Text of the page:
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Affordable solution to knock back weeds?  RSS feed

 
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I was in the market for a Scythe until I realized outfits cost $300.
Usually it’s 100 for blade, 100 for snath, 50 for peening jig, and 50 for shipping. (I’m in California.) I’ve gotten quotes from all the popular vendors listed here. I was shocked a hand tool was this pricey!
I have a 1/2 acre hilly plot with weeds that have gone to seed for at least two seasons.
Can anyone recommend a solution for 100 bucks or less that will be permaculture friendly (not muck up the soil or spew gas)?
I would love to use a Scythe but it’s too much.
Thank you
 
pollinator
Posts: 313
Location: Western Washington
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You could maybe try an electric weedwacker. Mine works really well. I'm not sure if the cheaper ones are worth it, though. 1/2 an acre is a lot of area to cover, but maybe you could try cardboard if you can get enough of it. A lot of businesses have tons of waste cardboard they are willing to give away, depending on the area. You just need to weigh it down with rocks on each corner or mulch. I was in a similar situation once but ended up with a scythe eventually and found it was much less effective than the hype
 
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Depending on the growth you're dealing with, and in what kind of environment/volume, some options to consider are bush hooks, slashers, corn hooks, or long, thin machetes. There are also so-called brush cutters and "weed whips", though I really hate to recommend them unless the skill of the user is quite low--they work, and they're cheap, but they're exhausting to use for extended periods because of their inefficient cutting mechanic.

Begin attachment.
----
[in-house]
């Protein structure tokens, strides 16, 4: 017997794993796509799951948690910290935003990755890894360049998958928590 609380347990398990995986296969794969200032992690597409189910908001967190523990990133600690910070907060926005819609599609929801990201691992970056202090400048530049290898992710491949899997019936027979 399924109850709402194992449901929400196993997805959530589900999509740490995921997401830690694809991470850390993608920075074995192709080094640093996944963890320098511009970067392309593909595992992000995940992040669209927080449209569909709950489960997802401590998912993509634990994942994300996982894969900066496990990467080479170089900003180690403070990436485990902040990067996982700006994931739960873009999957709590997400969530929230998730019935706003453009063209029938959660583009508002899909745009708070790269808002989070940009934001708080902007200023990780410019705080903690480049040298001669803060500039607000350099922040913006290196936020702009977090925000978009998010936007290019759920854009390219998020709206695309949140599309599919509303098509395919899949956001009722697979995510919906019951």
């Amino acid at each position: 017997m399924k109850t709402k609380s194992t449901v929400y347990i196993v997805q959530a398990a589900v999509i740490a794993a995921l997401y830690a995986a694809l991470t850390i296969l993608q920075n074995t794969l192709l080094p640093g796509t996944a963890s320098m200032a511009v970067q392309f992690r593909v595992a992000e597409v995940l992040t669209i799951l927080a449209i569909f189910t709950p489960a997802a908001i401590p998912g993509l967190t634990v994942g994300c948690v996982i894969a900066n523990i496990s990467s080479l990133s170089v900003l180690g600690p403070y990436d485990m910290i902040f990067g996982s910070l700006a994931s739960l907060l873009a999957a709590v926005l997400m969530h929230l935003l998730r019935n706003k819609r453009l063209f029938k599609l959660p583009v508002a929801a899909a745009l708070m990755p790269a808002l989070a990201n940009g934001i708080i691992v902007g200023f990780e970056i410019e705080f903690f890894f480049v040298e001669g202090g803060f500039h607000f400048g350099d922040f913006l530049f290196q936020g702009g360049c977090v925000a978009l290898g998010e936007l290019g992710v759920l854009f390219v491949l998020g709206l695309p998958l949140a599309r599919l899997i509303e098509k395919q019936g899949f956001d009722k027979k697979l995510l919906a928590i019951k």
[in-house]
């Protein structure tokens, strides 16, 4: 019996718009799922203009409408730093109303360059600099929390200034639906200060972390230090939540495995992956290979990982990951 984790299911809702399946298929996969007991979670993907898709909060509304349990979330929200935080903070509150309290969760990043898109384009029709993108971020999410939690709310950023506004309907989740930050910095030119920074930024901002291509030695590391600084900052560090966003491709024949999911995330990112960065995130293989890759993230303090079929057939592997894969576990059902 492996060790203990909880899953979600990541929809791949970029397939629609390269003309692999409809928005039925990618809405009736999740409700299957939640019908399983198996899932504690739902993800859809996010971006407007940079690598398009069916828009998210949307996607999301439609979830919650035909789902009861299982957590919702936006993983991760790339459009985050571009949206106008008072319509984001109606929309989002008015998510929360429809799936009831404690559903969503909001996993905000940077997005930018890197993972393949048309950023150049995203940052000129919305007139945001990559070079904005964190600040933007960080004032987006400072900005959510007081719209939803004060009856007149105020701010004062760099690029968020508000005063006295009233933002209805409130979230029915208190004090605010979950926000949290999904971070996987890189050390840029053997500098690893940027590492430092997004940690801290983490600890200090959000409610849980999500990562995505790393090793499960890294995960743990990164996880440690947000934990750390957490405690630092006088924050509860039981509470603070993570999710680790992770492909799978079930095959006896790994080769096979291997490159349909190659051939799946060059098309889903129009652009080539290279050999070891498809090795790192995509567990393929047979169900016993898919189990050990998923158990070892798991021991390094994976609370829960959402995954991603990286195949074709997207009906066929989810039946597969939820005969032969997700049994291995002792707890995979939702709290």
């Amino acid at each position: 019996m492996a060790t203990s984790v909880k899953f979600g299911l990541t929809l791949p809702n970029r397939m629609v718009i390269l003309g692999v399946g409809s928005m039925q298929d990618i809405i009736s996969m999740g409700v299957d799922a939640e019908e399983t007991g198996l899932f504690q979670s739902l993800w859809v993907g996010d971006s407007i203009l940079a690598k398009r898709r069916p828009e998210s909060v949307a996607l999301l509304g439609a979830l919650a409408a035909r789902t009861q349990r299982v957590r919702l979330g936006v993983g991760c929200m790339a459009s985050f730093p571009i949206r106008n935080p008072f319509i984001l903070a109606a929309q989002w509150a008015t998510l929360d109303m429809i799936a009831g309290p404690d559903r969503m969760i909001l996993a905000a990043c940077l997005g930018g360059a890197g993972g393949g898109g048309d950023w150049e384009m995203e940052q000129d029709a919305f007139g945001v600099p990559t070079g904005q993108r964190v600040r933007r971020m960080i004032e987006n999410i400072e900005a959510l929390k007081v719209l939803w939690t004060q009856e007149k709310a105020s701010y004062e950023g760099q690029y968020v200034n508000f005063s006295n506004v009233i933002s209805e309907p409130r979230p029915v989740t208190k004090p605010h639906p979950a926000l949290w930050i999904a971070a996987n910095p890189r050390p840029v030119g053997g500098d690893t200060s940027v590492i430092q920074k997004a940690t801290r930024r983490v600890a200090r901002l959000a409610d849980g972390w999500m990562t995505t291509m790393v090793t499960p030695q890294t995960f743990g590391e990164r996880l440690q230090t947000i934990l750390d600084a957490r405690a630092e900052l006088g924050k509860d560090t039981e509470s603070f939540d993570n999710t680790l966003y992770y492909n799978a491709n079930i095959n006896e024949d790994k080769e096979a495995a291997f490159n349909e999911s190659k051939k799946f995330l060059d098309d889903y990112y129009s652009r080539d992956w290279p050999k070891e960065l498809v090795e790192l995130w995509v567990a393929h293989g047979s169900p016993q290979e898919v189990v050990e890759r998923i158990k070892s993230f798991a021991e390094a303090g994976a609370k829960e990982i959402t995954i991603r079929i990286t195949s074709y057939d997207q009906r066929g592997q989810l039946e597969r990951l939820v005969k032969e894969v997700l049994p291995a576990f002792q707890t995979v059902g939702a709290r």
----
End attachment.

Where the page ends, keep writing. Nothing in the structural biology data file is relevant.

Scythes are an investment, not just in money, but in the time to learn how to use them most effectively. Once you know what you're doing with one (and it has about the same learning curve as using a straight razor) they're an incredibly powerful and versatile tool that's more than worth the effort.
 
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Matt Browne wrote:
I have a 1/2 acre hilly plot with weeds that have gone to seed for at least two seasons.
Can anyone recommend a solution for 100 bucks or less that will be permaculture friendly (not muck up the soil or spew gas)?


Get/rent a cow, sheep, goats or alike?
 
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Location: Chicago/San Francisco
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Matt

As you don't put any info in your profile, I don't know where you're located. But if you're near enough to any community of, say, 1000+, it may be worth your time to spend half a day each week "recreational shopping" the used market.  Find where people post their sales, whether craigslist, bulletin boards, local newspaper classifieds, Saturday morning radio (yes, truly, in the deep midwest). And let hardware store personnel know what you're looking for - they see a lot of people who use many tools for long periods of time, and occasional get rid of some. And any other people that might get the word out for you. If you're on a driving trip, swallow your pride and stop at the "antique" shops like any other tourist. Also, when you're on the road on the weekend, stop at the "garage sale" signs.

The above applies to just about anything you're looking for. I have two old scythes  from a garage sale 10-15 years ago in Skokie, IL a suburb of Chicago at least 60 minutes away from any kind of pasture land. One has a very marginal snath, but at $15 and $25 and a few hours work to clean them up, they can have a space on my wall and earn their keep for a few hours each year. You can find stuff like that too, but it helps to make a habit of looking around regularly. And everywhere. I was visiting the family of a friend in Colorado Springs and go bored with the BBQ and went for a drive - happened on a farm auction and one of my small regrets in life is not getting the old vise I saw there for $12.

But if you need something NOW... Well, that's when you fork over the buck$.


Cheers,
Rufus
 
pollinator
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A book of matches and a non-windy day?  :>)